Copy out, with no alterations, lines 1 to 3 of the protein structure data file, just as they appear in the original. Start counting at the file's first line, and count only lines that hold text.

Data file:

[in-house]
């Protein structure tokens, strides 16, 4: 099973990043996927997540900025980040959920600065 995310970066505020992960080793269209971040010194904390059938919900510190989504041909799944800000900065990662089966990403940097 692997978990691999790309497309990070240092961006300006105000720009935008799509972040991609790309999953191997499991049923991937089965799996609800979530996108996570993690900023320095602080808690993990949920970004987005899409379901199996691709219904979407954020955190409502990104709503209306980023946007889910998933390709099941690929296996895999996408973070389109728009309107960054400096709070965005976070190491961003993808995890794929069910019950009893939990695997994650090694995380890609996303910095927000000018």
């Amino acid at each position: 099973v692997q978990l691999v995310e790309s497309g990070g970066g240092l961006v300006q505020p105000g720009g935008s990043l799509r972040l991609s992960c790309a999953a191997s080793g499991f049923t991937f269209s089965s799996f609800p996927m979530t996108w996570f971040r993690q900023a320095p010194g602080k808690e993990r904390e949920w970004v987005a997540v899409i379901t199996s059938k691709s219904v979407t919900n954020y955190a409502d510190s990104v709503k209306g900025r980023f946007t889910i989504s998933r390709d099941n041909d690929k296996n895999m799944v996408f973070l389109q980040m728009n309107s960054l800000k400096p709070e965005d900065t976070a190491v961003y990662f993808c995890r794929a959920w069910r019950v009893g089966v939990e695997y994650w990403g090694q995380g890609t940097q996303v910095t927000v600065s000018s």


[in-house]
């Protein structure tokens, strides 16, 4: 099973990043996927997540900025980040959920600065 995310970066505020992960080793269209971040010194904390059938919900510190989504041909799944800000900065990662089966990403940097 692997978990691999790309497309990070240092961006300006105000720009935008799509972040991609790309999953191997499991049923991937089965799996609800979530996108996570993690900023320095602080808690993990949920970004987005899409379901199996691709219904979407954020955190409502990104709503209306980023946007889910998933390709099941690929296996895999996408973070389109728009309107960054400096709070965005976070190491961003993808995890794929069910019950009893939990695997994650090694995380890609996303910095927000000018």
């Amino acid at each position: 099973v692997q978990l691999v995310e790309s497309g990070g970066g240092l961006v300006q505020p105000g720009g935008s990043l799509r972040l991609s992960c790309a999953a191997s080793g499991f049923t991937f269209s089965s799996f609800p996927m979530t996108w996570f971040r993690q900023a320095p010194g602080k808690e993990r904390e949920w970004v987005a997540v899409i379901t199996s059938k691709s219904v979407t919900n954020y955190a409502d510190s990104v709503k209306g900025r980023f946007t889910i989504s998933r390709d099941n041909d690929k296996n895999m799944v996408f973070l389109q980040m728009n309107s960054l800000k400096p709070e965005d900065t976070a190491v961003y990662f993808c995890r794929a959920w069910r019950v009893g089966v939990e695997y994650w990403g090694q995380g890609t940097q996303v910095t927000v600065s000018s």